Last week my friend asked me why I didn’t write more about singing on this blog. I told her I didn’t think anyone would be interested, and I wasn’t sure what I’d even say. She suggested I write about what singing means to me. She is one of my blog muses and I tend to listen to them, so I agreed, and I’ve spent the last week thinking about it.
But as it turns out, music and singing and musical theater all mean so much to me, it’s hard to write a short essay on the topic. I devoted over fifteen years of my life to focusing primarily on music. It wouldn’t be accurate to say it was everything to me during that period, but it was a huge part of what I cared about, how I spent my time, and ultimately, who I was. I will always be a musician.
Summing that up in a snappy list doesn’t feel right. So instead I’ll tell you a story.
It was the autumn of my freshman year of high school. I was fourteen. I didn’t like high school so much. Most of my classes were boring. The social scene was boring. I was still very shy and kept myself somewhat isolated.
My mom saw an ad in the paper for a local production of the musical Peter Pan, and she encouraged me to join. It was a new company in town, and they didn’t require auditions. At first I dismissed the idea, but at the last minute I changed my mind, and my mom and I hopped into the car to attend the informational meeting.
That night changed my life.
Fast forward several months to March of the next year, when the show was opening. We were performing in the big Civic Center auditorium. Through hard work and persistence, I had won two performances, including the gala opening, as Wendy, in spite of originally being completely overlooked for the part. I got to FLY. I got to arrive at the gala opening performance in a LIMOUSINE. I was a part of something bigger than myself.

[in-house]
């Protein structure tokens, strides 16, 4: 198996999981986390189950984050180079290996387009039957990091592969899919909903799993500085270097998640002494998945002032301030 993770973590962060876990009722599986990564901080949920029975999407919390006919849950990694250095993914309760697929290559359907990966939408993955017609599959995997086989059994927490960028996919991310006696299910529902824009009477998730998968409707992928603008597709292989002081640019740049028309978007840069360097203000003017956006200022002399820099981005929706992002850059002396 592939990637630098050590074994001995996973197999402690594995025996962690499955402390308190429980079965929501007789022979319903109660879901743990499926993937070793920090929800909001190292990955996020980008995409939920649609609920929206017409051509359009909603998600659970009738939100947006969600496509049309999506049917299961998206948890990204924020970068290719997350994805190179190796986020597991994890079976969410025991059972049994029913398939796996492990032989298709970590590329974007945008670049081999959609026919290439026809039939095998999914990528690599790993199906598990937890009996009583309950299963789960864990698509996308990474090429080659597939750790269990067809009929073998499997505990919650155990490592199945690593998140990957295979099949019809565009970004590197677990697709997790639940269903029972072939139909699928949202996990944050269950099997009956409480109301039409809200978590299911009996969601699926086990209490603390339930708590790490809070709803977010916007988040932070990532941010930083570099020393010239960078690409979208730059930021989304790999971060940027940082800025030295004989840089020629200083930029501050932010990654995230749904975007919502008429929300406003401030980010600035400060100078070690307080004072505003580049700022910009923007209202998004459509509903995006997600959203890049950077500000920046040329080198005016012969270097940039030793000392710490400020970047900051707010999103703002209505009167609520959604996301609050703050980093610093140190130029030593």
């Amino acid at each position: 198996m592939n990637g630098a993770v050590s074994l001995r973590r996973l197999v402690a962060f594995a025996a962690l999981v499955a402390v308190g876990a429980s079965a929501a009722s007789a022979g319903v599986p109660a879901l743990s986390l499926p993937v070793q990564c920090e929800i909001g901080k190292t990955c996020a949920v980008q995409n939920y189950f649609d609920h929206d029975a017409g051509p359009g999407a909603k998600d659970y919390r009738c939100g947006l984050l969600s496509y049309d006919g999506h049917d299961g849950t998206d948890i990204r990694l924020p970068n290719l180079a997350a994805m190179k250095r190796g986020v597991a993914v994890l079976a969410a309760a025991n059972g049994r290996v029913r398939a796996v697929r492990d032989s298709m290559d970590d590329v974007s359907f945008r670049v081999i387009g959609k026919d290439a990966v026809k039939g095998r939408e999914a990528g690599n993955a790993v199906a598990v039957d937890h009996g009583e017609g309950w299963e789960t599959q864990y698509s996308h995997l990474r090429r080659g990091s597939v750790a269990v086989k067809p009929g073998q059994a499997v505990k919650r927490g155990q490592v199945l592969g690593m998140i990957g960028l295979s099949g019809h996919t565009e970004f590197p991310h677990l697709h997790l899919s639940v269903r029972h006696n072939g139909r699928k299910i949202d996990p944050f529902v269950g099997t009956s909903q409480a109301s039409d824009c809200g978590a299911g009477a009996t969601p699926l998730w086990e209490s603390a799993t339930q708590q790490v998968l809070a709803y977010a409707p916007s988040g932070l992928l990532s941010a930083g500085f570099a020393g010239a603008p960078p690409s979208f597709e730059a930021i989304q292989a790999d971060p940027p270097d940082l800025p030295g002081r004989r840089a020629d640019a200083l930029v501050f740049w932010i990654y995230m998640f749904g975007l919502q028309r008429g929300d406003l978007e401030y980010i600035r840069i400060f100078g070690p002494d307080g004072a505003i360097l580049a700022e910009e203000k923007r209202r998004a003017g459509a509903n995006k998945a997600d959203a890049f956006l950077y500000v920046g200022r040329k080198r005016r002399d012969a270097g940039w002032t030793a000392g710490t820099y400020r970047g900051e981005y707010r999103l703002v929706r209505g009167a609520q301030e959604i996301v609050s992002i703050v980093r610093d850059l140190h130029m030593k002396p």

A local news station came down during a dress rehearsal to do a segment on the show, and they asked to interview me. They chose my clip to end their segment, when I said, “It’s like a dream come true.” It was cheesy but also the truth. Musical theater gave me a dream.
To this day, I have this photo on the top of my piano: me at age 14, wearing a blue nightdress and a blue hair ribbon, holding hands with a little boy in footie pajamas (Michael) and an older boy in a nightshirt (John). All three of us are flying. I kept this photo displayed throughout my years of teaching because I never wanted to lose sight of how I’d gotten started and how much of a difference singing and musical theater had made, and continued to make, in my life.
I have learned so much about myself through singing. And I have gained an incalculable amount of joy, both from singing myself and from sharing that gift with others.
When I sing, the good parts of the world draw closer, even as the bad parts of the world fall away.